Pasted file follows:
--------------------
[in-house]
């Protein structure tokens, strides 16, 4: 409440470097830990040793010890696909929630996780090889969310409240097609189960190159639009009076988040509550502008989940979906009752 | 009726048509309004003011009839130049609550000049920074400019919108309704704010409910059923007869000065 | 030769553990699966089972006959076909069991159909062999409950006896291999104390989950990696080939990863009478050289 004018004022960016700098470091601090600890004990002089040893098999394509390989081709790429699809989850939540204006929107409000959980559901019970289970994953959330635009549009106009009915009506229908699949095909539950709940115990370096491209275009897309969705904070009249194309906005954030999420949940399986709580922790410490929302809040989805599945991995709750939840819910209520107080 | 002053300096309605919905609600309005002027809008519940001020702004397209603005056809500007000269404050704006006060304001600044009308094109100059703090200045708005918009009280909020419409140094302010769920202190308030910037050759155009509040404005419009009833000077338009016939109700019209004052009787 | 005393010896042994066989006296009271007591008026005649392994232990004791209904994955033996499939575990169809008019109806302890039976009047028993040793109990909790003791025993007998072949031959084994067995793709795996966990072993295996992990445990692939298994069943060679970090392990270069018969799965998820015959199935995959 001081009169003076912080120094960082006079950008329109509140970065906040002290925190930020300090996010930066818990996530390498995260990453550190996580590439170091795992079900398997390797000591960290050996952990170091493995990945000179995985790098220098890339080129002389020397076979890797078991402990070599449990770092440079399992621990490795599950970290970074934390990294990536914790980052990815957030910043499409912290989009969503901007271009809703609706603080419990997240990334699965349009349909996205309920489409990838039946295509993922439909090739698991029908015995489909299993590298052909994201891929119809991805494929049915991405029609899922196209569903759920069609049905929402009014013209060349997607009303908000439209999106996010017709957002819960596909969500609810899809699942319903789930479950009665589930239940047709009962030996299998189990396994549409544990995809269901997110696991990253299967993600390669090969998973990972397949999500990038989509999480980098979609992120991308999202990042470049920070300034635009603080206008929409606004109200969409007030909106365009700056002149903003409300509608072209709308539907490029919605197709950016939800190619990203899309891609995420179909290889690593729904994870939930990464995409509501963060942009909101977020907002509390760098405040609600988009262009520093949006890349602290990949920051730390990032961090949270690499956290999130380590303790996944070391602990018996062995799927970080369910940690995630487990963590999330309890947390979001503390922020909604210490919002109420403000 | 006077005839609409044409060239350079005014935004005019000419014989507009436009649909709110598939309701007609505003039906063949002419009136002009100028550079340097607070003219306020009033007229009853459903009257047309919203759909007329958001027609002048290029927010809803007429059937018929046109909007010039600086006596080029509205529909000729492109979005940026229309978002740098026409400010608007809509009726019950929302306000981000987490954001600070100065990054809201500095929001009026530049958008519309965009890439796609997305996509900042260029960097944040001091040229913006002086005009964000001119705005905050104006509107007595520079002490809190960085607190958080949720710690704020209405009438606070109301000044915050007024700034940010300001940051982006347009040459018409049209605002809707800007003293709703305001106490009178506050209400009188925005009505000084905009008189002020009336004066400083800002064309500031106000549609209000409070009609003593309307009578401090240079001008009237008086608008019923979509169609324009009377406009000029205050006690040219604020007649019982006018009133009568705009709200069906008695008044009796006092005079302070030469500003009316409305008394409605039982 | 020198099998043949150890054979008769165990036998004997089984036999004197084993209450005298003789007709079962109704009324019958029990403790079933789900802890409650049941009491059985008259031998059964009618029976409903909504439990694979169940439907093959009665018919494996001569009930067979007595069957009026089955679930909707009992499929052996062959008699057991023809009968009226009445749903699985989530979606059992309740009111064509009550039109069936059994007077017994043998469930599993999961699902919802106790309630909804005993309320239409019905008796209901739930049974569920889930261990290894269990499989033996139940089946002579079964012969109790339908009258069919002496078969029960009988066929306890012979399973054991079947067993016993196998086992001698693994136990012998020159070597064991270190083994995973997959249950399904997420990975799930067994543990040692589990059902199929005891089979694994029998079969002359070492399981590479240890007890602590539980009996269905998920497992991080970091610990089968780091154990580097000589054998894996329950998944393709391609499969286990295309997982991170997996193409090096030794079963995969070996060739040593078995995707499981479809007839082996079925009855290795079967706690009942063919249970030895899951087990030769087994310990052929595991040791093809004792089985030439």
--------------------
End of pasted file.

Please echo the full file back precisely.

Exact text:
[in-house]
């Protein structure tokens, strides 16, 4: 409440470097830990040793010890696909929630996780090889969310409240097609189960190159639009009076988040509550502008989940979906009752 | 009726048509309004003011009839130049609550000049920074400019919108309704704010409910059923007869000065 | 030769553990699966089972006959076909069991159909062999409950006896291999104390989950990696080939990863009478050289 004018004022960016700098470091601090600890004990002089040893098999394509390989081709790429699809989850939540204006929107409000959980559901019970289970994953959330635009549009106009009915009506229908699949095909539950709940115990370096491209275009897309969705904070009249194309906005954030999420949940399986709580922790410490929302809040989805599945991995709750939840819910209520107080 | 002053300096309605919905609600309005002027809008519940001020702004397209603005056809500007000269404050704006006060304001600044009308094109100059703090200045708005918009009280909020419409140094302010769920202190308030910037050759155009509040404005419009009833000077338009016939109700019209004052009787 | 005393010896042994066989006296009271007591008026005649392994232990004791209904994955033996499939575990169809008019109806302890039976009047028993040793109990909790003791025993007998072949031959084994067995793709795996966990072993295996992990445990692939298994069943060679970090392990270069018969799965998820015959199935995959 001081009169003076912080120094960082006079950008329109509140970065906040002290925190930020300090996010930066818990996530390498995260990453550190996580590439170091795992079900398997390797000591960290050996952990170091493995990945000179995985790098220098890339080129002389020397076979890797078991402990070599449990770092440079399992621990490795599950970290970074934390990294990536914790980052990815957030910043499409912290989009969503901007271009809703609706603080419990997240990334699965349009349909996205309920489409990838039946295509993922439909090739698991029908015995489909299993590298052909994201891929119809991805494929049915991405029609899922196209569903759920069609049905929402009014013209060349997607009303908000439209999106996010017709957002819960596909969500609810899809699942319903789930479950009665589930239940047709009962030996299998189990396994549409544990995809269901997110696991990253299967993600390669090969998973990972397949999500990038989509999480980098979609992120991308999202990042470049920070300034635009603080206008929409606004109200969409007030909106365009700056002149903003409300509608072209709308539907490029919605197709950016939800190619990203899309891609995420179909290889690593729904994870939930990464995409509501963060942009909101977020907002509390760098405040609600988009262009520093949006890349602290990949920051730390990032961090949270690499956290999130380590303790996944070391602990018996062995799927970080369910940690995630487990963590999330309890947390979001503390922020909604210490919002109420403000 | 006077005839609409044409060239350079005014935004005019000419014989507009436009649909709110598939309701007609505003039906063949002419009136002009100028550079340097607070003219306020009033007229009853459903009257047309919203759909007329958001027609002048290029927010809803007429059937018929046109909007010039600086006596080029509205529909000729492109979005940026229309978002740098026409400010608007809509009726019950929302306000981000987490954001600070100065990054809201500095929001009026530049958008519309965009890439796609997305996509900042260029960097944040001091040229913006002086005009964000001119705005905050104006509107007595520079002490809190960085607190958080949720710690704020209405009438606070109301000044915050007024700034940010300001940051982006347009040459018409049209605002809707800007003293709703305001106490009178506050209400009188925005009505000084905009008189002020009336004066400083800002064309500031106000549609209000409070009609003593309307009578401090240079001008009237008086608008019923979509169609324009009377406009000029205050006690040219604020007649019982006018009133009568705009709200069906008695008044009796006092005079302070030469500003009316409305008394409605039982 | 020198099998043949150890054979008769165990036998004997089984036999004197084993209450005298003789007709079962109704009324019958029990403790079933789900802890409650049941009491059985008259031998059964009618029976409903909504439990694979169940439907093959009665018919494996001569009930067979007595069957009026089955679930909707009992499929052996062959008699057991023809009968009226009445749903699985989530979606059992309740009111064509009550039109069936059994007077017994043998469930599993999961699902919802106790309630909804005993309320239409019905008796209901739930049974569920889930261990290894269990499989033996139940089946002579079964012969109790339908009258069919002496078969029960009988066929306890012979399973054991079947067993016993196998086992001698693994136990012998020159070597064991270190083994995973997959249950399904997420990975799930067994543990040692589990059902199929005891089979694994029998079969002359070492399981590479240890007890602590539980009996269905998920497992991080970091610990089968780091154990580097000589054998894996329950998944393709391609499969286990295309997982991170997996193409090096030794079963995969070996060739040593078995995707499981479809007839082996079925009855290795079967706690009942063919249970030895899951087990030769087994310990052929595991040791093809004792089985030439």